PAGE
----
House bill offers citizenship

Times Staff Writers

Two lawmakers will fire the opening salvo in this year’s immigration debate Thursday when they introduce the first House bill in many years to call for citizenship for illegal immigrants.

Reps. Luis V. Gutierrez (D-Ill.) and Jeff Flake (R-Ariz.) will unveil broad legislation that would also create a new worker program, stiffen worker verification procedures and overhaul the visa system to reduce waiting times for legal immigrants.

In recognition of the tensions that surround the controversial issue, the bill also contains provisions designed to appeal to conservatives who want stronger border enforcement and oppose citizenship provisions that grant amnesty to people in the country illegally.


One measure would ensure that tough border security and work-site enforcement standards are met before other changes can go forward. Another would require illegal immigrants eligible for citizenship under the bill to leave the country and return legally.

The congressmen, veterans of the immigration issue, are introducing their legislation at a time when Senate efforts to craft a bill have stalled, even as the Bush administration has worked intensely to build GOP support. Flake and Gutierrez worked with Sens. John McCain (R-Ariz.) and Edward M. Kennedy (D-Mass.) to craft a joint bill before moving ahead on their own.

Kennedy praised their bill Tuesday and said he was optimistic a Senate bill would soon follow. He said lawmakers wanted “a tough but fair bill that strikes the right balance between protecting our security, strengthening our economy, and enacting laws that uphold our humanity.”

Early reaction from conservative Republicans was guarded. “They seem to be moving in the right direction here,” said Rep. Brian P. Bilbray (R-Solana Beach), “but moving away from rewarding people for being here illegally is an essential part of repairing our immigration system.”

On Tuesday, Gutierrez emphasized that their chances of success would dim if the House and Senate did not pass their respective bills by July, because the approaching election year would make it harder. He also noted that the bill had to have bipartisan support to pass.

As part of the pitch for conservative support, Gutierrez pointed to the provision requiring illegal immigrants to leave the country.

“This will say, ‘Listen, you left and you ... actually went through the legal process of entering the United States,’ ” he said in a conference call with members of the nation’s ethnic media. “Is it going to sound somewhat absurd to some people? Certainly it will. But it’s a requirement that many [Republicans] wish in the bill.”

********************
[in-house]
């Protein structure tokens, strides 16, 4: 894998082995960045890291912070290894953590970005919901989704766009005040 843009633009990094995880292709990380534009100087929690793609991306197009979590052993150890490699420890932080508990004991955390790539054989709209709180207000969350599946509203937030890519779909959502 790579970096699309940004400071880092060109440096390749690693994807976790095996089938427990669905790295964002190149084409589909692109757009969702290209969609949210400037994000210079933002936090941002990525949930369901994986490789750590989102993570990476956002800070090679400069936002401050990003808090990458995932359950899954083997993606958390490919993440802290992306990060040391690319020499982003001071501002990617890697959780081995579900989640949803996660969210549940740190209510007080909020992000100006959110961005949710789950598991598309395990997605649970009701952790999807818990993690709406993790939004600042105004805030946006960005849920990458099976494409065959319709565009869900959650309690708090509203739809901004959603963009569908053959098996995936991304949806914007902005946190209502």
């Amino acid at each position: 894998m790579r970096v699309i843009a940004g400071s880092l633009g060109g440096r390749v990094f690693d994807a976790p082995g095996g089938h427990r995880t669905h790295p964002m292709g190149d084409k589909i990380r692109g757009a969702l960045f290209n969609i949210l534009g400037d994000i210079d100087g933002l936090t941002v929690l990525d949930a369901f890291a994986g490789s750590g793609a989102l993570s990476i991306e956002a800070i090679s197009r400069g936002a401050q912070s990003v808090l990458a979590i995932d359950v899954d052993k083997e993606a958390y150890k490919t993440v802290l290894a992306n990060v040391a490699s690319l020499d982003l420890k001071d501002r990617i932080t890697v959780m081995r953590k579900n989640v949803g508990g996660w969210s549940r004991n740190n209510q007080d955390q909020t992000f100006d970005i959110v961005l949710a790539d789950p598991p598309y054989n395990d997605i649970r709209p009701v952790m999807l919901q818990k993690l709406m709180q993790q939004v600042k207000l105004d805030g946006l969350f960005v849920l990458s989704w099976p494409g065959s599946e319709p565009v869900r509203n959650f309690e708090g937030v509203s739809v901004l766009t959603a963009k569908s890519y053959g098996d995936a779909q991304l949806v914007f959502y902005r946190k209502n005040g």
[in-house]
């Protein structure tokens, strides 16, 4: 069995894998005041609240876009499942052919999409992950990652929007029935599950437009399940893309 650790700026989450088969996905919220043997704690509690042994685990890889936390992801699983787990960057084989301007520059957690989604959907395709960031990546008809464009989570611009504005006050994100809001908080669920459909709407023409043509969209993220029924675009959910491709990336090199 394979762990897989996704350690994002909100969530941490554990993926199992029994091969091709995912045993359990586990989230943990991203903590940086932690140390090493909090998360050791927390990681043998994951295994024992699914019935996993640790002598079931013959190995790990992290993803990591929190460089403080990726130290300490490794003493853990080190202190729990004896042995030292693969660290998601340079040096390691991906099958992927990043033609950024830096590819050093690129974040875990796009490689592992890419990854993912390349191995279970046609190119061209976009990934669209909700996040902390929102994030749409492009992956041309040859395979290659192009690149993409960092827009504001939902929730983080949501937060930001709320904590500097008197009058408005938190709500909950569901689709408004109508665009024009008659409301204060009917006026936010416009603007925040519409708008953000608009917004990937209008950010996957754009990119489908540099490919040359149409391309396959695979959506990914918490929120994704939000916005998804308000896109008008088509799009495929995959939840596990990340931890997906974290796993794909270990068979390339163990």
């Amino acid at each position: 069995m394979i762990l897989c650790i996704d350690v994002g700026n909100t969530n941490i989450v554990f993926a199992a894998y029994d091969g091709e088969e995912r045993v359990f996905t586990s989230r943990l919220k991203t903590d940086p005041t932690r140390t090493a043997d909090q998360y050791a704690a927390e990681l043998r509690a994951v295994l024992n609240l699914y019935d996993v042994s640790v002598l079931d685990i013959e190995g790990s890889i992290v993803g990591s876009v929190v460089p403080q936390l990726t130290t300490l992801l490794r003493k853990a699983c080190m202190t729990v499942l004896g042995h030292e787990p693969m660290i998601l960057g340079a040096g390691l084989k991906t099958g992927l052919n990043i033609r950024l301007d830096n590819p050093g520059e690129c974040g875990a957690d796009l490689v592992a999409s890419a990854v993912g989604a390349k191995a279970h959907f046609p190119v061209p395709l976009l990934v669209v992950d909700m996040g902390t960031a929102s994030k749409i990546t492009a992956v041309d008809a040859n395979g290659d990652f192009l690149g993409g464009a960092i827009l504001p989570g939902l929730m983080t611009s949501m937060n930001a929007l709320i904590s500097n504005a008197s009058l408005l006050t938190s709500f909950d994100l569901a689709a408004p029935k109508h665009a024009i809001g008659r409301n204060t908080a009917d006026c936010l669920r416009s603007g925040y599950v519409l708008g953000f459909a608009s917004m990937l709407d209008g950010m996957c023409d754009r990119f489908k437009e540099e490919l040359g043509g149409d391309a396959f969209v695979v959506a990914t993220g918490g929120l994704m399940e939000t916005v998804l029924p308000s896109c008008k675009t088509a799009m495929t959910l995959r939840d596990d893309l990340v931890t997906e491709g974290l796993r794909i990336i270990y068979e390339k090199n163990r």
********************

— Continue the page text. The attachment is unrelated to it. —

Illegal immigrants would be eligible for legalization if they arrived in the U.S. before June 1, 2006. They would have to pay a $2,000 fine and back taxes, and pass background and security checks. If after six years they have learned English and civics, kept a clean record, and the head of household has left and reentered the U.S. legally, they could become legal permanent residents, a step toward citizenship.

Unlike a Senate bill passed last year, those leaving the U.S. would not have to go to their home countries, but could travel to Canada or Mexico. Exceptions to the requirement would be made for children, the elderly, single heads of households, business owners and those in military service.

Much of the bill is based on work Flake and Gutierrez did with McCain and Kennedy last year.

More than half of it deals with border security and enforcement.

Gutierrez said the bill’s border security provisions focused more on “smart technology, not fences.” They call for more border patrol agents and better coordination with Latin American countries.

The bill would increase penalties for crimes committed by immigrants, including human smuggling, gang activity, and visa and document fraud. Unlike the enforcement-only bill passed by the House last year, the Flake-Gutierrez legislation would allow immigrants some access to courts.

The legislation would mandate a new biometric system that employers would use to verify that workers have legal status. Gutierrez said the administration had pledged to have a system in place by the end of 2008.

The bill incorporates the “Dream Act,” which would allow illegal immigrants to pay in-state rates for college tuition and give those brought to the United States as youngsters a way to gain citizenship.

Flake and Gutierrez have folded in the AgJobs bill, which would create a dedicated-worker program for the agricultural industry.

They have also crafted a more general program that would admit up to 400,000 low-skilled workers a year for jobs that employers were unable to fill with Americans. The Department of Homeland Security would have to certify that it could accurately verify those workers’ documents before the program could begin.

These “new workers,” as Gutierrez calls them, would be guaranteed the same wages and working conditions as Americans, and could change jobs. The visas would be good for three years, and renewable for another three years. After that, according to Angela Kelley of the National Immigration Forum, workers would be eligible to apply for permanent residency through an employer petition or, after five years, by petitioning on their own.

“This isn’t about people coming here temporarily, working and then shipping them off,” Gutierrez said, “but about new workers incorporating themselves and, if they wish, integrating themselves fully and their families into the very fiber of American society.”


Gaouette reported from Washington and Watanabe from Los Angeles.